SNP hopes ‘magical powers’ will stop welfare reforms

THE SNP hopes to use its “magical omnipotent power” to defeat the Government’s welfare reforms after becoming the “saviours of the English foxes”.

SNP Commons leader Pete Wishart said he hopes the 'callous' Bill disappears. Picture: Contributed

Pete Wishart said he hoped he could ensure the “callous” Welfare Reform and Work Bill “miraculously disappears” simply by announcing the SNP intends to vote on it, in the wake of the Government’s retreat on fox hunting changes.

The SNP’s Commons leader also urged Labour to help his party stop the welfare measures announced in the Budget, which included limiting tax credits to two children and a further reduction in the benefit cap.

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Acting Labour leader Harriet Harman has called for her party not to oppose all of the planned welfare cuts, which has triggered 40 MPs to table a Commons amendment aiming to scupper the entire package.

Speaking during business questions, Mr Wishart told Commons Leader Chris Grayling: “It seems like there’s an almost magical omnipotent power to the Scottish National Party just now.

“As soon as we announced our intention to exercise our democratic rights in this House and vote on a measure announced in the business statement it miraculously disappears.

“Such is this omnipotence that we’re seemingly credited for the election result in England, the near-death of the Liberal Democrats, the crisis in the Labour Party and now we’re the saviours of the English foxes.

“Now I’m going to try my arm and see if I can test this omnipotence a little bit further because I’m going to announce to you today that the Scottish National Party fully intends to vote on the Welfare Reform Bill.

“Let’s see if we can get that to miraculously disappear and we could do a job for the poor, the most marginal and vulnerable in society and protect them from this callous Bill that the Tories intend to bring forward.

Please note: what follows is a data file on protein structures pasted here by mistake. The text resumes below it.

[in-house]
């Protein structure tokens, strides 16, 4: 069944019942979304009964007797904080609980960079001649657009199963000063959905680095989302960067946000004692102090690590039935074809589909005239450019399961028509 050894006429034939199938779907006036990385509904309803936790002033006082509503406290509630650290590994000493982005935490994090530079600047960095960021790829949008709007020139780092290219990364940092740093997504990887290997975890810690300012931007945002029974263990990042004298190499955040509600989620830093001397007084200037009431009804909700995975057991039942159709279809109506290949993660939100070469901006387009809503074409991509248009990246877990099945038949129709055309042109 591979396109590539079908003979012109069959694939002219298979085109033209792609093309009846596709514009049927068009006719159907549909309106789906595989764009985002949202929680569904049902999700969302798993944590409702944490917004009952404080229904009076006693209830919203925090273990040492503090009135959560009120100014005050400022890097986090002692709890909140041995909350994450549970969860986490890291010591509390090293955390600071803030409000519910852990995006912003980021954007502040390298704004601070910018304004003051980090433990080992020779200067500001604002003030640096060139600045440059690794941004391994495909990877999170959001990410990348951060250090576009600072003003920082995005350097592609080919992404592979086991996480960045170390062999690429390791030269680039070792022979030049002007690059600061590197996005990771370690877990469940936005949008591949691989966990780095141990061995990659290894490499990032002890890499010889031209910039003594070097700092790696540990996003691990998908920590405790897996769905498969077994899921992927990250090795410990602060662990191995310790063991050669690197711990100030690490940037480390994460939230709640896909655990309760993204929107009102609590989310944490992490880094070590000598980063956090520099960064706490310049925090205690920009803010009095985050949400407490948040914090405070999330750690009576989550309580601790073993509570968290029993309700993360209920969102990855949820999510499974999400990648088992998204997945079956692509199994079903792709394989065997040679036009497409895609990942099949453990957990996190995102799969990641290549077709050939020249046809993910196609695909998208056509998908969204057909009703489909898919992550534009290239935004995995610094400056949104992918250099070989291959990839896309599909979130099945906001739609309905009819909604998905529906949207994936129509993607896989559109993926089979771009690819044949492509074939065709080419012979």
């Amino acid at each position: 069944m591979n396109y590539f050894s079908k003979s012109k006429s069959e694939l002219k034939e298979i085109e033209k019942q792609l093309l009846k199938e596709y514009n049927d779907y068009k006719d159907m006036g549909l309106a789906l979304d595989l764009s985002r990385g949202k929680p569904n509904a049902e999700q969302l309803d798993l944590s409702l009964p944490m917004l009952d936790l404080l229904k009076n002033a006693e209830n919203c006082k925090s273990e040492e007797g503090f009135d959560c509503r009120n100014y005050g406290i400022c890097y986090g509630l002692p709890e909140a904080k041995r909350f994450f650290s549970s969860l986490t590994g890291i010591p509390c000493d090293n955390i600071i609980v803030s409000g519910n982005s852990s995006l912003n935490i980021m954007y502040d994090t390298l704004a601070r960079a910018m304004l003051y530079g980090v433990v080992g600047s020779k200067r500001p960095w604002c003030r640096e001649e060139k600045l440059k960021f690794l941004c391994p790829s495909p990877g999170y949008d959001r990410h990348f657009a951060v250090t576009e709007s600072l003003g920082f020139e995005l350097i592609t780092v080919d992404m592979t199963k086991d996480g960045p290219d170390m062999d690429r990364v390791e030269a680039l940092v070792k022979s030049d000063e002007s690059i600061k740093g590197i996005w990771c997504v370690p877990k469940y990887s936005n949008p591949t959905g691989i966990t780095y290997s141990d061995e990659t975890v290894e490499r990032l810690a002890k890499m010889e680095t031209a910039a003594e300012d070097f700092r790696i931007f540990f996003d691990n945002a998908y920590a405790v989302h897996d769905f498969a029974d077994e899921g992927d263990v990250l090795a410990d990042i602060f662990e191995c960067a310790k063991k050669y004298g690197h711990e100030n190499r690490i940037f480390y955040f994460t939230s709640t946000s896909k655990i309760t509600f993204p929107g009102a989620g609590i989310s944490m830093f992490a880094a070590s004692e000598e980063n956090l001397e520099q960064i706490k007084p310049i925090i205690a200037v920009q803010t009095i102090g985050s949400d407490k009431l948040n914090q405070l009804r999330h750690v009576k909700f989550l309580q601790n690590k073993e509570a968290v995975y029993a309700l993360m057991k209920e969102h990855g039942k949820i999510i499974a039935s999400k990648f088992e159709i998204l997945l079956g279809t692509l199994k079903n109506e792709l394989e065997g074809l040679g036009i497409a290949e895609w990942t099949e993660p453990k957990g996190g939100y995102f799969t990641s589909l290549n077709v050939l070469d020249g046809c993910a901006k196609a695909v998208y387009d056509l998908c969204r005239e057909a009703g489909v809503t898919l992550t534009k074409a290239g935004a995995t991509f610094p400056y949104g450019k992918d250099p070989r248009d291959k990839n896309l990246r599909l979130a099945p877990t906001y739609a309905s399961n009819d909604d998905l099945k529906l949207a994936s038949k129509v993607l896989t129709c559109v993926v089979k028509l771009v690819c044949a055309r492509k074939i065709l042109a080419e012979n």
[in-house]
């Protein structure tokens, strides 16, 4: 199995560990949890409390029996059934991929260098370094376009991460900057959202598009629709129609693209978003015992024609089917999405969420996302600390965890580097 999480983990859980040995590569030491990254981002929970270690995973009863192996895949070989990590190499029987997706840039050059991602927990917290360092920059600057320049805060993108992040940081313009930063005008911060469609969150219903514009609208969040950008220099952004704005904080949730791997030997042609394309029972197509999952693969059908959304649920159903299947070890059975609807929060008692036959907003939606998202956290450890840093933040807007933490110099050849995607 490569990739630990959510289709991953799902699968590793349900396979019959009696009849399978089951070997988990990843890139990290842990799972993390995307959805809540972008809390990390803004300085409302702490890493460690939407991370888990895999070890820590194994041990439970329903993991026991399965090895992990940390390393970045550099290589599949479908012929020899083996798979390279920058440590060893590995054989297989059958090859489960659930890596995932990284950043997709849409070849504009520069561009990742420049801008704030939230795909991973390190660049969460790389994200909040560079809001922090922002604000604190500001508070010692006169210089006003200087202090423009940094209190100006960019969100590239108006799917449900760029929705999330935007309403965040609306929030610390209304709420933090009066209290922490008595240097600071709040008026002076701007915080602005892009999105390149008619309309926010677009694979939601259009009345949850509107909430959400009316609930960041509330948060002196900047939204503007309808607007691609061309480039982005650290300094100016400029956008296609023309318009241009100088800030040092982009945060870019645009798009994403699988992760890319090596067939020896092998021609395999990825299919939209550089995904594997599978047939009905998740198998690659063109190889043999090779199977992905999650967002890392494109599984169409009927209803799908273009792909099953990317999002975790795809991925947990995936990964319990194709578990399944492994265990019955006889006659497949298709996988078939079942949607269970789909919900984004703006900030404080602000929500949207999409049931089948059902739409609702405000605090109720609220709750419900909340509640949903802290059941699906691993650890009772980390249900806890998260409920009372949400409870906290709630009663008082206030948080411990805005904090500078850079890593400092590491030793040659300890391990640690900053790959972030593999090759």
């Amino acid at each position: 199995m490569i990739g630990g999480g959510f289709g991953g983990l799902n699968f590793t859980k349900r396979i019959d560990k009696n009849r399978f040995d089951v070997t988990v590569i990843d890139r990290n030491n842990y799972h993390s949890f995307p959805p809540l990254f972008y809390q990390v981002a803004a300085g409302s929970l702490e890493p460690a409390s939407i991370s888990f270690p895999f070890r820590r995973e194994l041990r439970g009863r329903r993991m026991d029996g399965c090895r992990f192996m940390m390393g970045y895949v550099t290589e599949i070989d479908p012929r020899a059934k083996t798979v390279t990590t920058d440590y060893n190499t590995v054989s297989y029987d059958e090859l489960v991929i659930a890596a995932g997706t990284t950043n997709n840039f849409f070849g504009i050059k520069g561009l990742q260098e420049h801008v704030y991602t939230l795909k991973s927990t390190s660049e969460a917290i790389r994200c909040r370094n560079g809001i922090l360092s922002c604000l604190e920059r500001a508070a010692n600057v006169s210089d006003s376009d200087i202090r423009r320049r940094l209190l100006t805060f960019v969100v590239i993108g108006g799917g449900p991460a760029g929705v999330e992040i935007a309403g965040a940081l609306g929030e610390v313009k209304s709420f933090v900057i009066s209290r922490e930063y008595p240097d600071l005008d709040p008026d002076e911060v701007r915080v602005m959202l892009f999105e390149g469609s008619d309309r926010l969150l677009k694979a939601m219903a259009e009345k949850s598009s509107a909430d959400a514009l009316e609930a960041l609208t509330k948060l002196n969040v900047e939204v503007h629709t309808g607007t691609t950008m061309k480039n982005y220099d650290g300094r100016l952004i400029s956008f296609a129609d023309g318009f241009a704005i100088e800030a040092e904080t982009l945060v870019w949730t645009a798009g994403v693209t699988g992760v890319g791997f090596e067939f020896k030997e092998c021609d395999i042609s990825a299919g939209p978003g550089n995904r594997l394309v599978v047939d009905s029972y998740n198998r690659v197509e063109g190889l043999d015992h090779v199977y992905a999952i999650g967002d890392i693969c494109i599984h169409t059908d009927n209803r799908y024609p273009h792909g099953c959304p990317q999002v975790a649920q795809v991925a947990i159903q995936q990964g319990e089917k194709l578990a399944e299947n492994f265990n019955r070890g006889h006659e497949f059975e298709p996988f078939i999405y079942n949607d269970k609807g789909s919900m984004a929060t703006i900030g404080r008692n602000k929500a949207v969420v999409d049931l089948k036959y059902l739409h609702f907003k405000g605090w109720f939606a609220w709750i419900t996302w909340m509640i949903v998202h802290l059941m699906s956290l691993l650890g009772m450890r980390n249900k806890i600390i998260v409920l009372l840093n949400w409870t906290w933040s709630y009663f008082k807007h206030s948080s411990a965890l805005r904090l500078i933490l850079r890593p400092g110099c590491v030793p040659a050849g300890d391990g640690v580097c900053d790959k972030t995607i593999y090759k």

“We can’t leave it to the Labour Party, we just can’t - I have no idea what they’re going to do on Monday and I hope they join us in the lobby and vote against this callous Bill but I have my doubts when I look round at my honourable colleagues in the Labour Party.

“I just hope they do the right thing.”

He also wished Mr Grayling an enjoyable break during the summer recess, adding: “But come back, drop your (English votes for English laws) plans and I’m sure we’ll get on just famously.”

Mr Grayling replied: “Maybe over the summer, as you relax on the beach, wherever you are, you might consider whether you really want to pursue the policy of reversing of what you rightly said to the McKay Commission when you give evidence to it, about the need for the Scottish National Party to stay outside matters that don’t affect them.

“It’s been a policy of principle for your party over many years and I think it’s a shame you have walked away from the principle.

“If anybody is U-turning at the moment, it’s you. You are a man of principle, I’m sure you will reflect again and perhaps take a different approach in the future.”

On the Welfare Reform and Work Bill, Mr Grayling disagreed with the SNP and said it would deliver measures for working people.

He said he believed it attracted the support of workers in Scotland who want to “see a welfare system that is fair”, particularly from those who pay for it.